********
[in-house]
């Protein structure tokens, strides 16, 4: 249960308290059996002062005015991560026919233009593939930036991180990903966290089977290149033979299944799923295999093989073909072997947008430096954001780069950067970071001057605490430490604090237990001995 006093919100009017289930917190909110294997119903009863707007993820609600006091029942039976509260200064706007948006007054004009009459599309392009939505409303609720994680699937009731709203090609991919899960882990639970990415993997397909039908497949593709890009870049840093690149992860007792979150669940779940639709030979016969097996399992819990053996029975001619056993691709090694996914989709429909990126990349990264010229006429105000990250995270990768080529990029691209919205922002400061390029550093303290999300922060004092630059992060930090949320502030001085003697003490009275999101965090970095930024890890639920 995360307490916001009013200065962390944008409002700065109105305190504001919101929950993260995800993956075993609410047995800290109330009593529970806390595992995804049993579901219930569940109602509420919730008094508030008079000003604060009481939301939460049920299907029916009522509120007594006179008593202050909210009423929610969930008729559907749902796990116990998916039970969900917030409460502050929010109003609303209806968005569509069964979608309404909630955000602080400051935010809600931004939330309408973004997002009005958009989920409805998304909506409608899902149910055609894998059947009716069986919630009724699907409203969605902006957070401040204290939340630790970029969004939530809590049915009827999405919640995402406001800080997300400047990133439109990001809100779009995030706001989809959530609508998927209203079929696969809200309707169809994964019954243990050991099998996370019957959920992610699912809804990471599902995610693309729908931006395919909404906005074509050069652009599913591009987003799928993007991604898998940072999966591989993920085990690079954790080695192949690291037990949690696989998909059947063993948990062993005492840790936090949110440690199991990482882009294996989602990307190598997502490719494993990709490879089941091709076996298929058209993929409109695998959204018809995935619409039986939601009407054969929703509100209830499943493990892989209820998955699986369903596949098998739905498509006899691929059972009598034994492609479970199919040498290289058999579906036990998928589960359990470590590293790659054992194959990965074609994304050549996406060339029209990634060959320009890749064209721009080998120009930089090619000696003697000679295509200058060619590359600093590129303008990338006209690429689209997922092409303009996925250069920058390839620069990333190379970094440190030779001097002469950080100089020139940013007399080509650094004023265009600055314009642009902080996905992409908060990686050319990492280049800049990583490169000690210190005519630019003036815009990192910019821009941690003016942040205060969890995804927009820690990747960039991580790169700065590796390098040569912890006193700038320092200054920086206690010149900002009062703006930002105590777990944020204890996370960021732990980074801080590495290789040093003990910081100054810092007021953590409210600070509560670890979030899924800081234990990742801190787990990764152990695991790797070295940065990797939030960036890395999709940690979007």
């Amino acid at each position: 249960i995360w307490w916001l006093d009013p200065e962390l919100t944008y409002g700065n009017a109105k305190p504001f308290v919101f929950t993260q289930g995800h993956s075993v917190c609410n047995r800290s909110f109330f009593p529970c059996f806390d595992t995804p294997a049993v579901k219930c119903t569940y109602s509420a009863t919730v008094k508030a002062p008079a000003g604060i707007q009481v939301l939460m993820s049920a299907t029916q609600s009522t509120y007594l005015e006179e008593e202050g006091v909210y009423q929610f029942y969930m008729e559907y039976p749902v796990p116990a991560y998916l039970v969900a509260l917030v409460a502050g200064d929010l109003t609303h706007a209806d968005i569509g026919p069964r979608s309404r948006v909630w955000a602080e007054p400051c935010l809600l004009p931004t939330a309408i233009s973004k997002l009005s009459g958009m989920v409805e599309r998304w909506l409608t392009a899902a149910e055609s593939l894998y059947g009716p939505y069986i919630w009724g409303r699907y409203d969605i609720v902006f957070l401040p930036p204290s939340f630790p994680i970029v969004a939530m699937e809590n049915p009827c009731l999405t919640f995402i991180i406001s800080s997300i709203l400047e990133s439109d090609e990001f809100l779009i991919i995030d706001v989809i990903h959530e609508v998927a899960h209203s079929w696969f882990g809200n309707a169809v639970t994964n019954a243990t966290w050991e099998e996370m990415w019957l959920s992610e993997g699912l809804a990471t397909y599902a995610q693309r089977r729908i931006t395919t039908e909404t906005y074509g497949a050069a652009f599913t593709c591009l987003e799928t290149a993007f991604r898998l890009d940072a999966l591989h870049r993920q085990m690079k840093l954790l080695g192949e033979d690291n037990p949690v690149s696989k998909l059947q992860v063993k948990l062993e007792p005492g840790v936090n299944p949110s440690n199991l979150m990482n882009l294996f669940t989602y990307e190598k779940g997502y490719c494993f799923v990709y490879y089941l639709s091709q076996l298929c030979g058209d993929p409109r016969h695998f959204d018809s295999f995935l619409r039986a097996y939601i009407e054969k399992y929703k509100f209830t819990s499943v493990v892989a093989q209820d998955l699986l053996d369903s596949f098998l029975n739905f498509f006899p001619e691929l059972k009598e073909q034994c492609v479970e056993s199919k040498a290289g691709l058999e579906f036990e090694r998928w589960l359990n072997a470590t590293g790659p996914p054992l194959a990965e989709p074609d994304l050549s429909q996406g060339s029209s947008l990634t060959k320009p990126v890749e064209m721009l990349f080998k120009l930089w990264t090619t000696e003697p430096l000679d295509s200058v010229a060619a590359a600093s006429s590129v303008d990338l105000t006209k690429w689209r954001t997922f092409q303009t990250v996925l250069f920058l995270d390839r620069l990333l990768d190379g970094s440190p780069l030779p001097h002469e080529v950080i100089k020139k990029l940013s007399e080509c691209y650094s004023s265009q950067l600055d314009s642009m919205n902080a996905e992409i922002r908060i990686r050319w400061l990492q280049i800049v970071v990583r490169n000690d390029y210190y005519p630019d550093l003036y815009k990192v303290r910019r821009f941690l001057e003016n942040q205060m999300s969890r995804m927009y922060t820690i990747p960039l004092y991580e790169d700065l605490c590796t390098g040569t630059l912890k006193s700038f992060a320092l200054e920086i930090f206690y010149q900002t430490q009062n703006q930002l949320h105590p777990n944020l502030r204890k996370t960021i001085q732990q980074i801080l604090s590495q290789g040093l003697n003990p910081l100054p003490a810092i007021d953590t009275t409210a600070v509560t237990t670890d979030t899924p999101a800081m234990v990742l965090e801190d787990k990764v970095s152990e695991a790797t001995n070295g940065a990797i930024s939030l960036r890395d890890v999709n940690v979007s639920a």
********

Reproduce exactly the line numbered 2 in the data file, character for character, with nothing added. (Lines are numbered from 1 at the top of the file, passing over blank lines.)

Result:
């Protein structure tokens, strides 16, 4: 249960308290059996002062005015991560026919233009593939930036991180990903966290089977290149033979299944799923295999093989073909072997947008430096954001780069950067970071001057605490430490604090237990001995 006093919100009017289930917190909110294997119903009863707007993820609600006091029942039976509260200064706007948006007054004009009459599309392009939505409303609720994680699937009731709203090609991919899960882990639970990415993997397909039908497949593709890009870049840093690149992860007792979150669940779940639709030979016969097996399992819990053996029975001619056993691709090694996914989709429909990126990349990264010229006429105000990250995270990768080529990029691209919205922002400061390029550093303290999300922060004092630059992060930090949320502030001085003697003490009275999101965090970095930024890890639920 995360307490916001009013200065962390944008409002700065109105305190504001919101929950993260995800993956075993609410047995800290109330009593529970806390595992995804049993579901219930569940109602509420919730008094508030008079000003604060009481939301939460049920299907029916009522509120007594006179008593202050909210009423929610969930008729559907749902796990116990998916039970969900917030409460502050929010109003609303209806968005569509069964979608309404909630955000602080400051935010809600931004939330309408973004997002009005958009989920409805998304909506409608899902149910055609894998059947009716069986919630009724699907409203969605902006957070401040204290939340630790970029969004939530809590049915009827999405919640995402406001800080997300400047990133439109990001809100779009995030706001989809959530609508998927209203079929696969809200309707169809994964019954243990050991099998996370019957959920992610699912809804990471599902995610693309729908931006395919909404906005074509050069652009599913591009987003799928993007991604898998940072999966591989993920085990690079954790080695192949690291037990949690696989998909059947063993948990062993005492840790936090949110440690199991990482882009294996989602990307190598997502490719494993990709490879089941091709076996298929058209993929409109695998959204018809995935619409039986939601009407054969929703509100209830499943493990892989209820998955699986369903596949098998739905498509006899691929059972009598034994492609479970199919040498290289058999579906036990998928589960359990470590590293790659054992194959990965074609994304050549996406060339029209990634060959320009890749064209721009080998120009930089090619000696003697000679295509200058060619590359600093590129303008990338006209690429689209997922092409303009996925250069920058390839620069990333190379970094440190030779001097002469950080100089020139940013007399080509650094004023265009600055314009642009902080996905992409908060990686050319990492280049800049990583490169000690210190005519630019003036815009990192910019821009941690003016942040205060969890995804927009820690990747960039991580790169700065590796390098040569912890006193700038320092200054920086206690010149900002009062703006930002105590777990944020204890996370960021732990980074801080590495290789040093003990910081100054810092007021953590409210600070509560670890979030899924800081234990990742801190787990990764152990695991790797070295940065990797939030960036890395999709940690979007």